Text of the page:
|A Conversation with an International Focus Scholar|
The international focus for the Annual Meeting this November will be on Australia/Oceania. To help us learn more about and from the studies of religion in Australia/Oceania, the AAR is sponsoring nine scholars from that region of the world to participate in the Annual Meeting in Atlanta, Georgia. One of these scholars will be Douglas Ezzy.
Douglas Ezzy is a sociologist and head of the school of sociology and social work at the University of Tasmania in Australia.
RSN: How would you describe the current state of religious studies in Australia? Do you notice, for instance, any particular trends or emphases?
Ezzy: Religious studies in Australia is small. There are less than twenty-five religious studies academics in Australia who have full-time jobs in the dominant state-funded universities. There are approximately another twenty academics who publish and research on religious studies related topics and teach in cognate fields such as sociology, philosophy, or education. There are a number of theological colleges typically linked to particular denominations, but theological teaching is quite separate from the state-funded universities.
RSN: Yes, I noticed that you yourself are working in the school of sociology and social work, and many of our sponsored scholars from Australia who will attend the upcoming AAR Annual Meeting are also not located, institutionally speaking, in departments of religion. Has this always been the case? If so, why?
Ezzy: In general, Australia has a more relaxed and skeptical approach to religion than that of the United States. This stems in part from our convict history, where religion was forced upon the convicts and used as a justification of authoritarian rules and measures. While it varies considerably by state, most people in Tasmania (one of Australia’s eight major states or territories) have convict ancestry. As such, religion has historically been regarded with some suspicion in Australia. This also means that there are not many large private donors that might support religious studies programs financially.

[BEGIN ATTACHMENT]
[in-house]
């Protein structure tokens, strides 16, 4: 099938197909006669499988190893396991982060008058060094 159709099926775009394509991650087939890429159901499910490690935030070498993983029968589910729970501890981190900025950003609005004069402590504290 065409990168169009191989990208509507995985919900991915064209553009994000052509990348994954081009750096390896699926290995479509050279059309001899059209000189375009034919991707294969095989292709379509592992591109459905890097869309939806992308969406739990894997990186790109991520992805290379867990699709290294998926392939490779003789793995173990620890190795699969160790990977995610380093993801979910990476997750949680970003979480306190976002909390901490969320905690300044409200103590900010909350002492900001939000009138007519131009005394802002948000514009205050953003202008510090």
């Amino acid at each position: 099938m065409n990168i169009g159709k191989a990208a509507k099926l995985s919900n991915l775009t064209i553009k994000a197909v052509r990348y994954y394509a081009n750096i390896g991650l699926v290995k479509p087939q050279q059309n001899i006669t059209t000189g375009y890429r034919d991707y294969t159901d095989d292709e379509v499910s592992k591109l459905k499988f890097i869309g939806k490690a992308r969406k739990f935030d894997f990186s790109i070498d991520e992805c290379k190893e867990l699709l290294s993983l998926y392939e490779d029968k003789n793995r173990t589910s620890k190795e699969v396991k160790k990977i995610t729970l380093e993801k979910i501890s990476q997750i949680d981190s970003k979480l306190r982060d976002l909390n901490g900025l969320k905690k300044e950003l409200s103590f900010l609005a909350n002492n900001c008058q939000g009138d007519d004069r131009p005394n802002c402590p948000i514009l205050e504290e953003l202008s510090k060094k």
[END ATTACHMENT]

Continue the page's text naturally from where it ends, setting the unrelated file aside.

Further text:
RSN: Can you tell us a little bit about your own research at the moment?
Ezzy: My current research focuses on the transformative power of ritual. I am particularly interested in how religion operates through the embodied performance of ecstatic ritual and how this in turn shapes moral behavior. Theoretically, I am drawing together ritual studies (Victor Turner), sociology (Émile Durkheim), and some psychoanalytic thinking (Jessica Benjamin). I have two main projects at the moment.
RSN: What are your personal hopes or goals as you come to participate in AAR’s Annual Meeting?
Ezzy: I am hoping for some good conversations with scholars in Pagan studies, ritual studies, and indigenous studies. In the past, these conversations have been important catalysts for developing publications and research projects. I’m also looking forward to engaging with the rich variety of academic work presented at the AAR sessions.
RSN: What and how do you think scholars of religion in Australia and in the United States can learn from each other?
Ezzy: The wonderful thing for Australians coming to the United States is the experience of being part of a much larger group. It is very valuable to be able to talk to a wide range of people that understand in detail the literature and issues of my speciality. It is also very important for Australians to develop networks and contacts with researchers in the United States and the rest of the world.